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Towards a more dignified immigrant Sonoma County


Towards a more dignified immigrant Sonoma County

by Jesús Guzmán, Lead Organizer, Graton Day Labor Center

The recent decision by a federal judge in Texas to place a preliminary injunction on President Obama’s DAPA and expanded DACA program has many worried and concerned about its future. The program known as DAPA, which stands for Deferred Action for Parental Accountability, would allow the parents of U.S. citizen born and legal resident children to apply for temporary work authorization. The expanded DACA, which stands for Deferred Action for Childhood Arrivals, would allow unauthorized immigrants who came to the U.S. as children to apply for a work permit. The program is now at a stand still with over five million potentially eligible people awaiting the court’s decision.

The program was announced soon after November’s election after Congress had failed, once again, to make any real effort in passing immigration reform. For millions of immigrants the anticipation of the DACA/DAPA program has meant a long awaited opportunity. Most legal experts expect that the program will be eventually implemented as the federal government, ultimately, has sole authority over matters of immigration.

This has been a hard fought battle to expand the original DACA program that was introduced in 2012 that provided relief for immigrant youth popularly known as “dreamers”. Many community grass-roots organizations, frustrated with Congress’ inability to pass any type of immigration reform, focused their efforts targeting President Obama pressuring him to use his administrative power to end the persecution of immigrant families. That narrative eventually proved to be successful. A victory organized by immigrants and led by immigrant pushed the President to take action. 

Yet, even as this victory extends legal protections to millions of immigrants it is not an end all, be all nor does it remotely come close to providing a real solution. Extended DACA/DAPA still excluded millions of immigrants who do not have U.S. born children or who they themselves arrived as children. There are countless people who arrived to this country many years ago who have children, established families and laid roots in the U.S., but don’t have a U.S. born child.  Are they any less deserving? The question itself poses issues when framed as “deserving”.  Immigration is not about who is most “deserving” but instead a question on how to treat all people with dignity and respect.  In calling for deportations, raids, and scapegoating immigrants as illegal aliens who “steal jobs” the conversation has marginalized the notion that as a society we are talking about human beings, neighbors, friends, and family.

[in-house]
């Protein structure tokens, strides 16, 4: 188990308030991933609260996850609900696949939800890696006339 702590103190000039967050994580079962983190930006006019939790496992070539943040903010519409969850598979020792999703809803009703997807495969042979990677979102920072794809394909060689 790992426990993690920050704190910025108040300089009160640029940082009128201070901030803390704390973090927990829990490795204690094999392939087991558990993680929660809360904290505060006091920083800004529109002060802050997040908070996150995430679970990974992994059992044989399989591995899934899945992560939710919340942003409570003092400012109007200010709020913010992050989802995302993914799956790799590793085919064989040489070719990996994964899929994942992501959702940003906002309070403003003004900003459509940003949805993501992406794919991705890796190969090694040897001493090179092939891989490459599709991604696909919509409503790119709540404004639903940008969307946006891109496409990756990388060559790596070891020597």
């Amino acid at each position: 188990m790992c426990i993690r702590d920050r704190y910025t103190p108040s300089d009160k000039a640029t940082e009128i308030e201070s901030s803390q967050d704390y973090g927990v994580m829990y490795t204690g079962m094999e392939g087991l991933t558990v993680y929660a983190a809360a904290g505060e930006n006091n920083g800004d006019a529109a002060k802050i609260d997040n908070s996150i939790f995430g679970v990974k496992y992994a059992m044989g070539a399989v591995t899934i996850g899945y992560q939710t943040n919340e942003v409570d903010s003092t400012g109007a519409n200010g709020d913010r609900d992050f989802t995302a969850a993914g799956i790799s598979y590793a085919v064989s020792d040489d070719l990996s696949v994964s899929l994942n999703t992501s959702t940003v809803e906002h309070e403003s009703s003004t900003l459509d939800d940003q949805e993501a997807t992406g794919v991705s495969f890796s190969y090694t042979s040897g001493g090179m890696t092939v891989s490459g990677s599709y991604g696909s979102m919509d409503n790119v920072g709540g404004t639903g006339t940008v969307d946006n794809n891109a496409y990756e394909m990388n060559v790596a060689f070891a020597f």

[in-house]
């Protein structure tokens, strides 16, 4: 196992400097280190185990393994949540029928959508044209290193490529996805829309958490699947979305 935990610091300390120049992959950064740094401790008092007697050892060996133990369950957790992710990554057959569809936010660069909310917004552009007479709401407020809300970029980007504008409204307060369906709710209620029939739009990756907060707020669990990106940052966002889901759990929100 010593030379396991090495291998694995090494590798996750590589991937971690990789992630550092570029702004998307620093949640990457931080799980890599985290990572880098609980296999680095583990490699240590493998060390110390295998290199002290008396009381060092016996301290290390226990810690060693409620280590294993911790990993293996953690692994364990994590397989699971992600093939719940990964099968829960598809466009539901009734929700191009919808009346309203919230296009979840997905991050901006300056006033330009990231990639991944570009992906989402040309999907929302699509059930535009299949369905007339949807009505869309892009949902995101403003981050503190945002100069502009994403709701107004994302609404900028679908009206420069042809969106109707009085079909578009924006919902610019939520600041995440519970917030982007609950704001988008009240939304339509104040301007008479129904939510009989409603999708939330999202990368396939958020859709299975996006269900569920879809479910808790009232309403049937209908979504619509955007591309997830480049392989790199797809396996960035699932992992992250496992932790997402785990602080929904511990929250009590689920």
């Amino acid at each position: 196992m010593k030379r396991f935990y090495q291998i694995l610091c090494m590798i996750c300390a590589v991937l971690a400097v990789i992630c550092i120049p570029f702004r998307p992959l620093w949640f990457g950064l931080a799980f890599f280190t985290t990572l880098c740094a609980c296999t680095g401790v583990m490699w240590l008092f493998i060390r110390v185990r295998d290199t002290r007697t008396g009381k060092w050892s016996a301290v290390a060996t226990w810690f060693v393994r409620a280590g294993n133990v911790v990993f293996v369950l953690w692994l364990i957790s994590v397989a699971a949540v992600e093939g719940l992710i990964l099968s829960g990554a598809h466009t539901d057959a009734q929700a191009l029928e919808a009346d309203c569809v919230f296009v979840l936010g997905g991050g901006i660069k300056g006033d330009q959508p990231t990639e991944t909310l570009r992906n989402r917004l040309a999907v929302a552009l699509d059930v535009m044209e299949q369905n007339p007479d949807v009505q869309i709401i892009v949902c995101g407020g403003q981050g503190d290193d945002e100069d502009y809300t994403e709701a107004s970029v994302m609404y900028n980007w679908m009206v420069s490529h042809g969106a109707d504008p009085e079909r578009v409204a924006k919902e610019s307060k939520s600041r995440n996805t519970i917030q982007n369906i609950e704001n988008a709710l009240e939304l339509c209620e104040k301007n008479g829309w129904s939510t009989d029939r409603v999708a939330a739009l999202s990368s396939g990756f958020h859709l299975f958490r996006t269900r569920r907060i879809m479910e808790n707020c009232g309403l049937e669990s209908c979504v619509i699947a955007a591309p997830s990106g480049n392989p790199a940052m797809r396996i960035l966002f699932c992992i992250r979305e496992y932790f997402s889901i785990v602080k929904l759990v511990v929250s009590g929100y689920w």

Therein lies the greatest challenge. Most believe DACA/DAPA will survive this judicial hiccup and will be eventually implemented. But even when that happens, and even if Congress finally passes an immigration reform bill, the job is not done. Any policy worth its weight must reflect the values of the communities who elevated the conversation beyond simple policy, and towards dignity, liberty, and access to living wage jobs for all.